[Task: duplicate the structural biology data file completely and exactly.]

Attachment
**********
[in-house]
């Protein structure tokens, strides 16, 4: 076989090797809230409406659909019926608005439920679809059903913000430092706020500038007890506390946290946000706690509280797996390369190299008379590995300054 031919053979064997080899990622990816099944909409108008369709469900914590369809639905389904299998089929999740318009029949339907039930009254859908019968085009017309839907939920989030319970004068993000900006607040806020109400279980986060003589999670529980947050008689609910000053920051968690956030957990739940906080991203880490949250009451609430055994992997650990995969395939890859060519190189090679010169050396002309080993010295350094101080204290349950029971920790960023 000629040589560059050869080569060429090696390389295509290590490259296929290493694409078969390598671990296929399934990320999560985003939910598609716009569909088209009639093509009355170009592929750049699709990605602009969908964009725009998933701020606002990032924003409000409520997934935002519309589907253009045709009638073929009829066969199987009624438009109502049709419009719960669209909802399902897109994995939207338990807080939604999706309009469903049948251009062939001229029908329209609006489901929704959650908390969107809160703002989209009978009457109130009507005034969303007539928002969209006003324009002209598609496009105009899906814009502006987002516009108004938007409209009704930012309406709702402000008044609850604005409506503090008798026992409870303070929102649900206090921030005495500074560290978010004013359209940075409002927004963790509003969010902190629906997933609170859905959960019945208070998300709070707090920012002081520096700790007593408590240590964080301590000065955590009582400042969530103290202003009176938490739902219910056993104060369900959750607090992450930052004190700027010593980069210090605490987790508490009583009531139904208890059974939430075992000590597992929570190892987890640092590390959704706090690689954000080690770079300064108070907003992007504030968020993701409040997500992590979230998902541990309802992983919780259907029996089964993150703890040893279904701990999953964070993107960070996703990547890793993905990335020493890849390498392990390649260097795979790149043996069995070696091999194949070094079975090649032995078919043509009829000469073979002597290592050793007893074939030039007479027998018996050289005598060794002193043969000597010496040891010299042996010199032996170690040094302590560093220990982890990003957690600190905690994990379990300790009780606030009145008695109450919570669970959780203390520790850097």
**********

[in-house]
């Protein structure tokens, strides 16, 4: 076989090797809230409406659909019926608005439920679809059903913000430092706020500038007890506390946290946000706690509280797996390369190299008379590995300054 031919053979064997080899990622990816099944909409108008369709469900914590369809639905389904299998089929999740318009029949339907039930009254859908019968085009017309839907939920989030319970004068993000900006607040806020109400279980986060003589999670529980947050008689609910000053920051968690956030957990739940906080991203880490949250009451609430055994992997650990995969395939890859060519190189090679010169050396002309080993010295350094101080204290349950029971920790960023 000629040589560059050869080569060429090696390389295509290590490259296929290493694409078969390598671990296929399934990320999560985003939910598609716009569909088209009639093509009355170009592929750049699709990605602009969908964009725009998933701020606002990032924003409000409520997934935002519309589907253009045709009638073929009829066969199987009624438009109502049709419009719960669209909802399902897109994995939207338990807080939604999706309009469903049948251009062939001229029908329209609006489901929704959650908390969107809160703002989209009978009457109130009507005034969303007539928002969209006003324009002209598609496009105009899906814009502006987002516009108004938007409209009704930012309406709702402000008044609850604005409506503090008798026992409870303070929102649900206090921030005495500074560290978010004013359209940075409002927004963790509003969010902190629906997933609170859905959960019945208070998300709070707090920012002081520096700790007593408590240590964080301590000065955590009582400042969530103290202003009176938490739902219910056993104060369900959750607090992450930052004190700027010593980069210090605490987790508490009583009531139904208890059974939430075992000590597992929570190892987890640092590390959704706090690689954000080690770079300064108070907003992007504030968020993701409040997500992590979230998902541990309802992983919780259907029996089964993150703890040893279904701990999953964070993107960070996703990547890793993905990335020493890849390498392990390649260097795979790149043996069995070696091999194949070094079975090649032995078919043509009829000469073979002597290592050793007893074939030039007479027998018996050289005598060794002193043969000597010496040891010299042996010199032996170690040094302590560093220990982890990003957690600190905690994990379990300790009780606030009145008695109450919570669970959780203390520790850097």